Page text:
It is all much the same for the Democratic convention set for early September in Charlotte. The award-winning Brand Obama is also much too valuable to be tarnished by the taint of social unrest.

The looming crackdown on dissent Charlotte-style, though, will be eased by nothing short of an Orwellian city law allowing any large public gathering to be declared “an extraordinary event.” Arbitrary search and arrest of any individual the police fancy will then be ipso facto legal. (Like such police practices are in any way “extraordinary.”)

Of course, all those hapless souls set to be greeted with the swing of the police truncheon in the streets of Tampa and Charlotte will garner nary a mention from the herd of corporate media planning to embed safely within the bunkered convention halls. Instead, the legions of dimwitted media pundits and talking heads will busy themselves filling air time as they wax-poetic on the true splendor of American democracy manifested in the sheets of convention confetti raining from the rafters.

The media’s neat packaging of the entire spectacle as all part of the must-see docudrama titled “Decision 2012” will undoubtedly do little to hide the true nature of the charade from the perceptive observer. Nonetheless, the politics as entertainment orgy will precede forth, with the media present to celebrate and partake in it all. Which can only give added credence to the Neil Postman quip that, “In America, the least amusing people are its professional entertainers.”

The fundamental matter of whether there is truly decision at all to be made in 2012, needless to say, is rather dubious.

As the New York Times writes of the international outlooks of Obama and Romney: “The actual foreign policy differences between the two seem more a matter of degree and tone than the articulation of a profound debate about the course of America in the world.” Put differently, threats to bomb Iran, “contain” China, and bow to Israel are simply beyond debate.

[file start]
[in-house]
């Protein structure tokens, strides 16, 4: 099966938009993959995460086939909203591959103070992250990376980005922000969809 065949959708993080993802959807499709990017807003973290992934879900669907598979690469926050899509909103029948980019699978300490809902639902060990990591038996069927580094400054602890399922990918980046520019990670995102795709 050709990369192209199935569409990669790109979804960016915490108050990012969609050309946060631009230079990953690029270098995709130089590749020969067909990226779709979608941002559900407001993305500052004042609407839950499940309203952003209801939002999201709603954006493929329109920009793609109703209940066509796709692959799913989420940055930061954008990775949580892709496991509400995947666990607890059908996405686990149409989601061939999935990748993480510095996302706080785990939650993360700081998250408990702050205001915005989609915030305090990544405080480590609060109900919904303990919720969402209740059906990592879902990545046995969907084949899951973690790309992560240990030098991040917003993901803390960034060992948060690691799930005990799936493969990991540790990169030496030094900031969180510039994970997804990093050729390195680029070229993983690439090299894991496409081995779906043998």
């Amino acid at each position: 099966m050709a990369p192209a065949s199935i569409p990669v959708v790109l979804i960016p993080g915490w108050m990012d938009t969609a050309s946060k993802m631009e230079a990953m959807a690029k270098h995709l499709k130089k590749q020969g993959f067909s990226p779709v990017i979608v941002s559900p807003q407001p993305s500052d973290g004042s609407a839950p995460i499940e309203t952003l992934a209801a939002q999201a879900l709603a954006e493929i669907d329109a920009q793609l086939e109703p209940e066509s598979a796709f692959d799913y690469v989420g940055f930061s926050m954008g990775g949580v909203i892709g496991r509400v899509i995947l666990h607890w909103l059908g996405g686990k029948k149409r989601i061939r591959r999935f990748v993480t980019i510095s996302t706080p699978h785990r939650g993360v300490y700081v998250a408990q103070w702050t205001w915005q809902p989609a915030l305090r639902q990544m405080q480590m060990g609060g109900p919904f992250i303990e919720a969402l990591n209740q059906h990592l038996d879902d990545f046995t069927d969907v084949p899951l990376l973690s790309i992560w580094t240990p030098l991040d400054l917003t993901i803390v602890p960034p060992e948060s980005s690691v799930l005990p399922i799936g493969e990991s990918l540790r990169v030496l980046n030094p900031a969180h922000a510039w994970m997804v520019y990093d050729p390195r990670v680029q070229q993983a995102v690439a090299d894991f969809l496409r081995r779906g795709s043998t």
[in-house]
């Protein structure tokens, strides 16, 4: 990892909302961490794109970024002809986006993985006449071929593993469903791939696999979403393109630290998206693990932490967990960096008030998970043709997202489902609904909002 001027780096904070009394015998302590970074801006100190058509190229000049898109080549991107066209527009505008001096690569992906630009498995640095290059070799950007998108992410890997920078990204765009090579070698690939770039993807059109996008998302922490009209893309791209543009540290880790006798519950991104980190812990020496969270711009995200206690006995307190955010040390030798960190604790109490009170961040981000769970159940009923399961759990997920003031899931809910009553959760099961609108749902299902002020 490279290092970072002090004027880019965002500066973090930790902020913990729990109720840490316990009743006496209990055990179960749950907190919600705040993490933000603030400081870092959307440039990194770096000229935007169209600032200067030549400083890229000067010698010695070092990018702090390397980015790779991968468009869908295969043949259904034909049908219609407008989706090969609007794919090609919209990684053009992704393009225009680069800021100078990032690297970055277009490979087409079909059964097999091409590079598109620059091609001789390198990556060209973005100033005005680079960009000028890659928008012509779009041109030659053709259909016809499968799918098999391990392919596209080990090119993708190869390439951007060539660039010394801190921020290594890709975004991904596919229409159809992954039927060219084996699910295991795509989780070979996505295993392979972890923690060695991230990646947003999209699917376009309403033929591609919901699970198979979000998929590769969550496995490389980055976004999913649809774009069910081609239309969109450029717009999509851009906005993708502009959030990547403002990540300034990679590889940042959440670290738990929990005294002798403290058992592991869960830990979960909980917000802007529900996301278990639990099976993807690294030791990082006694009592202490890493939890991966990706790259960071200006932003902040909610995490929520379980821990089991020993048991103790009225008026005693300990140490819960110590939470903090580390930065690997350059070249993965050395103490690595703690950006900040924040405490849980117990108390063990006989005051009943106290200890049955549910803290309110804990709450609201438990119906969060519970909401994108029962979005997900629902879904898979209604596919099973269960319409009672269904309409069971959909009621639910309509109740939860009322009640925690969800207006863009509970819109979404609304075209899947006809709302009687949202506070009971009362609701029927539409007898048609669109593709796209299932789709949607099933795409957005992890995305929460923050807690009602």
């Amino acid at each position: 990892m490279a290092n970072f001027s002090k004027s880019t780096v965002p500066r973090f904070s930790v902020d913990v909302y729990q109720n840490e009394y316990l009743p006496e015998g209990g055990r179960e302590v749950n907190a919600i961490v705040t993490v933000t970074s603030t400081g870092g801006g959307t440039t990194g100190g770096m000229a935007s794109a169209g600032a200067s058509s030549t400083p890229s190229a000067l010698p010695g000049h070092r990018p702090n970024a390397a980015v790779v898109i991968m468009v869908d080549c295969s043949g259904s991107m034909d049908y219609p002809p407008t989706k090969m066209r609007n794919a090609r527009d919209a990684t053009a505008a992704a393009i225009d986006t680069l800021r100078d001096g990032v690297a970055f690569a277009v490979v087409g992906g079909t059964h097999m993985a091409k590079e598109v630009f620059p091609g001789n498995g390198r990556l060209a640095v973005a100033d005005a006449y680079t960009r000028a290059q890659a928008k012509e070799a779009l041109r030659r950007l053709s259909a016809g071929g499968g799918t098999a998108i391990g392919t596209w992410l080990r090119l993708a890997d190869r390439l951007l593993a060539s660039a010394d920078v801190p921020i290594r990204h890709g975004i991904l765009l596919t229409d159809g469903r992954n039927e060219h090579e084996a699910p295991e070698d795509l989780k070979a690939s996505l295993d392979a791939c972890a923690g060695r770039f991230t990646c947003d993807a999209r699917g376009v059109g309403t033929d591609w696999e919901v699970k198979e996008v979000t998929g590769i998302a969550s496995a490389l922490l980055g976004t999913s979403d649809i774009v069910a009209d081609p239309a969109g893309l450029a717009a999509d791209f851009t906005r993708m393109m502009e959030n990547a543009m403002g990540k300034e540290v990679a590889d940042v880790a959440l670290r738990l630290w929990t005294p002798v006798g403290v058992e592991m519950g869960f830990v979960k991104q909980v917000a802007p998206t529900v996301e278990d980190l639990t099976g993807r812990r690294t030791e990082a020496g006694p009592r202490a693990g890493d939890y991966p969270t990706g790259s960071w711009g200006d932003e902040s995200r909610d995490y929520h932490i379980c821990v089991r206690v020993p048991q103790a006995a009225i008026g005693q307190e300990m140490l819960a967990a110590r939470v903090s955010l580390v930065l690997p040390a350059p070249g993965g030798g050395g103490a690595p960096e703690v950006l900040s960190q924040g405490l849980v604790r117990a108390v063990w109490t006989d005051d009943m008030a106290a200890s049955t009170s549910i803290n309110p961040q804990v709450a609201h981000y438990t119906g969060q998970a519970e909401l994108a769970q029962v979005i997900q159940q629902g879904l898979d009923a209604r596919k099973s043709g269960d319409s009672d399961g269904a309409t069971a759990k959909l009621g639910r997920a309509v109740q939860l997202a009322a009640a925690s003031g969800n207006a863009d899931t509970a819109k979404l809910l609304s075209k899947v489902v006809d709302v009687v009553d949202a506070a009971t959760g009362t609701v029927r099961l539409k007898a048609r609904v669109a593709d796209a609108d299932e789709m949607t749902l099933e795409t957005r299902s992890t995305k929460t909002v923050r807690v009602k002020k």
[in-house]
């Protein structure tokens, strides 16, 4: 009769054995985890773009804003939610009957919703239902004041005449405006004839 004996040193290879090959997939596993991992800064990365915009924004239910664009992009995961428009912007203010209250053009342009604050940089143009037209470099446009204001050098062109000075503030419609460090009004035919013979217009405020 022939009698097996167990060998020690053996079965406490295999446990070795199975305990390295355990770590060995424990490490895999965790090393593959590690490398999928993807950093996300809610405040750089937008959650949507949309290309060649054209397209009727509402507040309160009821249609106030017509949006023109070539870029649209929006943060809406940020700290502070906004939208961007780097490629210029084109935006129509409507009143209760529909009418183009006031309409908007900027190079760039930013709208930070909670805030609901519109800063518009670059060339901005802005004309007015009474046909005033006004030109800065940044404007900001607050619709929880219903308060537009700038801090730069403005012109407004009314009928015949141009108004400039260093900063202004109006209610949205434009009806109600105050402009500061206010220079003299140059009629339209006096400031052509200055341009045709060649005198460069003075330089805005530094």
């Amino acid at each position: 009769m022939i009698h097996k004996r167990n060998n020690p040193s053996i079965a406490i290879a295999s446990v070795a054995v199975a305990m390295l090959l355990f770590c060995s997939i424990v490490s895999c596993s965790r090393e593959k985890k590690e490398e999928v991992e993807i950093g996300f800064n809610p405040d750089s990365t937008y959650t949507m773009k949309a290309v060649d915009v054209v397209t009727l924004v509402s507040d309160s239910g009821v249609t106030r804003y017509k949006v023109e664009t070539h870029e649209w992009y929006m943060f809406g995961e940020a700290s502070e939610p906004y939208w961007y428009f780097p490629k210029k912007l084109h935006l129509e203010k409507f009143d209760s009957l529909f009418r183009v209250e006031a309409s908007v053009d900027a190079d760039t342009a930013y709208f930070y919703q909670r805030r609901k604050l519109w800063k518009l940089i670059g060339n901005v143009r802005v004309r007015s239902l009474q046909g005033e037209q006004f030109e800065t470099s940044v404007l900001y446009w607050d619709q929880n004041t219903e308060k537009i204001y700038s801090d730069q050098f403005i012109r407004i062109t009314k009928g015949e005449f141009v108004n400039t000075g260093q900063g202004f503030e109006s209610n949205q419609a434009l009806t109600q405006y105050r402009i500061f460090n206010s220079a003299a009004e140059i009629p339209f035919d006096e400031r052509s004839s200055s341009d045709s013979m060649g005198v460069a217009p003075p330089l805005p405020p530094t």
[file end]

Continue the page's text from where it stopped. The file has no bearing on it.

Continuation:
Indeed, even leftist supporters of Obama admit there is no discernible difference between the two candidates. As Obama backers Bill Fletcher and Carl Davidson instead argue, “November 2012 becomes not a statement about the Obama presidency, but a defensive move by progressive forces to hold back the ‘Caligulas’ on the political right.” Such bankrupt arguments inevitably rear their ugly head every four years in the now tired attempt to send the fractured American Left scurrying straight into death vise of the “Party of the people.”

Given this altogether pitiful state of affairs, the presidential campaign necessarily must devolve into little more than a national marketing campaign—replete with the assorted gimmicks, tricks, and deceptions inherent to that vile craft deemed “public relations.” Thus, the “decision” to be made in 2012 is limited to that between Brand Obama and Brand Romney. No different in approach, really, than choosing between Pepsi and Coke—Nike and Adidas. For just as with all branding, the 2012 decision is not about deciphering between two differing products or candidates—as they both promise to deliver the same agenda of neoliberalism at home, imperialism abroad—but rather choosing between two sets of experiential promises (fictitious as they are). In terms of 2012, it’s the dim hope and vague slogan of “Forward” proffered from camp Obama, versus team Romney’s promise of comfort to be found in a restoration of America power.

In other words then, the man best able to peddle the most convincing fantasy to the American consumer this fall shall be the one to ultimately prevail in November.

All befitting of an empire of illusion.

Ben Schreiner is a freelance writer living in Salem, Oregon. He may be reached at: bnschreiner@gmail.com. Read other articles by Ben.

 

Mass Marketing Goes Platinum: Marketers Embrace Growing Gulf Between Rich & Poor

In Uncategorized on August 29, 2011 at 5:05 pm